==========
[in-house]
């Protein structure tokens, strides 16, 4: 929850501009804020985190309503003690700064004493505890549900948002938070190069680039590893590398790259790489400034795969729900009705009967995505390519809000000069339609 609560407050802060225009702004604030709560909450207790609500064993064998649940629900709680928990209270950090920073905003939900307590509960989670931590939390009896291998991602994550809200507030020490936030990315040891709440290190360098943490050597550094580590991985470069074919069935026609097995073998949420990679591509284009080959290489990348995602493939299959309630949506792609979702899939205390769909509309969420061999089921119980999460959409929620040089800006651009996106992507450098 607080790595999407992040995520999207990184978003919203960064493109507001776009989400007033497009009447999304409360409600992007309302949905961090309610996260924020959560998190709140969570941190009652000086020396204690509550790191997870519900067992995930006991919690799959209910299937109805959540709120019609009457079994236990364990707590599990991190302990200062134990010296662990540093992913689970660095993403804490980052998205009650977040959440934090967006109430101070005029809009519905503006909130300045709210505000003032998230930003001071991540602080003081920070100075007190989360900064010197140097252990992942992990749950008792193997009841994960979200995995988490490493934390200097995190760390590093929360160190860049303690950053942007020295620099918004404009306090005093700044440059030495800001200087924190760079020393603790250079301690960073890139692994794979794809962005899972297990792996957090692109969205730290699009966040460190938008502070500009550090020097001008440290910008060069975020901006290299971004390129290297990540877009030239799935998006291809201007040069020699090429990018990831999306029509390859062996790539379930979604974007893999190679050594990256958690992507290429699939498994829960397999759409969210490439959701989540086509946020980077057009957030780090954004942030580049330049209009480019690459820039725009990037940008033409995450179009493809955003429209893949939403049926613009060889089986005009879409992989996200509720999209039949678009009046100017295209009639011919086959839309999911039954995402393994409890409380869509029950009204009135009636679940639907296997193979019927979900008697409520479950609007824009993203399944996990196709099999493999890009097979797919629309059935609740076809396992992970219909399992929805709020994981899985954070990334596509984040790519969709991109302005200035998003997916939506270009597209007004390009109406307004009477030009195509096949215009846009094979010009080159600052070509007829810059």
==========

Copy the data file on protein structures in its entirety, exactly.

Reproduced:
[in-house]
């Protein structure tokens, strides 16, 4: 929850501009804020985190309503003690700064004493505890549900948002938070190069680039590893590398790259790489400034795969729900009705009967995505390519809000000069339609 609560407050802060225009702004604030709560909450207790609500064993064998649940629900709680928990209270950090920073905003939900307590509960989670931590939390009896291998991602994550809200507030020490936030990315040891709440290190360098943490050597550094580590991985470069074919069935026609097995073998949420990679591509284009080959290489990348995602493939299959309630949506792609979702899939205390769909509309969420061999089921119980999460959409929620040089800006651009996106992507450098 607080790595999407992040995520999207990184978003919203960064493109507001776009989400007033497009009447999304409360409600992007309302949905961090309610996260924020959560998190709140969570941190009652000086020396204690509550790191997870519900067992995930006991919690799959209910299937109805959540709120019609009457079994236990364990707590599990991190302990200062134990010296662990540093992913689970660095993403804490980052998205009650977040959440934090967006109430101070005029809009519905503006909130300045709210505000003032998230930003001071991540602080003081920070100075007190989360900064010197140097252990992942992990749950008792193997009841994960979200995995988490490493934390200097995190760390590093929360160190860049303690950053942007020295620099918004404009306090005093700044440059030495800001200087924190760079020393603790250079301690960073890139692994794979794809962005899972297990792996957090692109969205730290699009966040460190938008502070500009550090020097001008440290910008060069975020901006290299971004390129290297990540877009030239799935998006291809201007040069020699090429990018990831999306029509390859062996790539379930979604974007893999190679050594990256958690992507290429699939498994829960397999759409969210490439959701989540086509946020980077057009957030780090954004942030580049330049209009480019690459820039725009990037940008033409995450179009493809955003429209893949939403049926613009060889089986005009879409992989996200509720999209039949678009009046100017295209009639011919086959839309999911039954995402393994409890409380869509029950009204009135009636679940639907296997193979019927979900008697409520479950609007824009993203399944996990196709099999493999890009097979797919629309059935609740076809396992992970219909399992929805709020994981899985954070990334596509984040790519969709991109302005200035998003997916939506270009597209007004390009109406307004009477030009195509096949215009846009094979010009080159600052070509007829810059």